She was confirmed.
You know deep down she deserved confirmation. Ketanji Brown Jackson is, after all, a woman of great professionalism, accomplishment and dignity.
She is a woman of distinction.
You hear that? I said “woman.”
Ketanji Brown Jackson is a woman. An accomplished Black woman. She’s an intellectual without being an academic — a real-life trial judge who belongs on the highest bench in the land.
Was that really the best you could come up with?
When you first started spreading the nonsense — that Ketanji Brown Jackson “doesn’t know what a woman is,” you almost sounded like you believed your own attempt at mockery.
Or maybe you did believe it.
I hope you realize that, yes, Judge Ketanji Brown Jackson absolutely knows how to define a woman — she, herself, is a woman of great distinction and accomplishment.
You’re something of a dullard if you didn’t recognize the loaded nature of that question, that it was far less a request for the judge to quote a dictionary definition of “woman” than it was a demand to know how she’d rule on any case involving transgender people. Surely you know it was an absolutely volatile question, posed with no small measure of hostility. Brown Jackson’s refusal to answer was true to her character — she’s likely to rule on cases involving transgender issues in the future.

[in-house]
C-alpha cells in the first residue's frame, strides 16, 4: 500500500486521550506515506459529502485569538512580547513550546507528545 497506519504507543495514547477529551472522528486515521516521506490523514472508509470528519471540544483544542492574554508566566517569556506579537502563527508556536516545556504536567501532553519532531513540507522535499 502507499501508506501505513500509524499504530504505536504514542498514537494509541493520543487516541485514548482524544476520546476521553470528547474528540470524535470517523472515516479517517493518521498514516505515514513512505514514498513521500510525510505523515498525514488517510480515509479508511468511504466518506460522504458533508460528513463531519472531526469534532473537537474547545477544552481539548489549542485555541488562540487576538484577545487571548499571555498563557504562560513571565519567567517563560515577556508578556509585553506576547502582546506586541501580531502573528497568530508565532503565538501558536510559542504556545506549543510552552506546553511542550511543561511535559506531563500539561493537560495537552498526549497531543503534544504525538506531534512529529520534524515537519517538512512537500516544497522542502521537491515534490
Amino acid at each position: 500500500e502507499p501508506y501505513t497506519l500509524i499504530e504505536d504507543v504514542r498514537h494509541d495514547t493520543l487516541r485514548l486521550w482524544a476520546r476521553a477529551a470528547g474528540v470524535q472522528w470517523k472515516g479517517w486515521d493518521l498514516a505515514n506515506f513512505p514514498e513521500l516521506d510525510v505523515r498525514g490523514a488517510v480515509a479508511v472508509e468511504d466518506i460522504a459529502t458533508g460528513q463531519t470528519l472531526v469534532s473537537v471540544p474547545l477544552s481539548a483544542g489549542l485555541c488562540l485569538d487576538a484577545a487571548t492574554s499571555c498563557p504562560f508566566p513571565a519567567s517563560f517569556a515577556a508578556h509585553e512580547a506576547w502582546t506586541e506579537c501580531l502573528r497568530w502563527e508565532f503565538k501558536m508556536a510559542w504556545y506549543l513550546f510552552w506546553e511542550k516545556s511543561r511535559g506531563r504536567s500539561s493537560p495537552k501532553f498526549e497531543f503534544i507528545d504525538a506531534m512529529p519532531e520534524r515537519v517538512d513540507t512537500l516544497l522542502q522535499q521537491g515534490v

She kept her composure and didn’t take the bait.
So the woman thing was looking a little skimpy — even to your jaundiced eye, it didn’t look like much but, by golly, the Democrats just love Brown Jackson so there’s gotta be something seriously wrong with her. It doesn’t matter that some of the most esteemed members of our nation’s judiciary — jurists from one side of the political spectrum to the other — are excited to see such a perfect candidate confirmed.
It was also convenient to ignore Brown Jackson’s statements regarding her deep Christian faith.
So you added the child pornography offender sentencing to the clamor, even though every one of Brown Jackson’s sentences were in line with sentences imposed by her colleagues, including conservative judicial appointees. Legal experts agree Brown Jackson’s sentencing was neither out of the ordinary nor inappropriate when examined in context and compared to practices of her peers.
And that was it.
Not a shred of stain beyond two patent absurdities. The irony is Brown Jackson might be the least controversial candidate put forward to that bench in my lifetime. Put another way, she might be the closest thing to a perfect candidate as I’ve ever witnessed.
C’mon, people, this is a historic moment in which we should all take pride.
Let’s celebrate the confirmation of the first Black woman, Justice Ketanji Brown Jackson, to the U.S. Supreme Court.
You can bet this erudite and accomplished woman knows exactly how to define “woman” because she’s had a little experience living the extraordinary life that marks her the consummate example of the very term.
Photograph © Wikicago via Wiki Creative Commons Attribution-Share Alike 4.0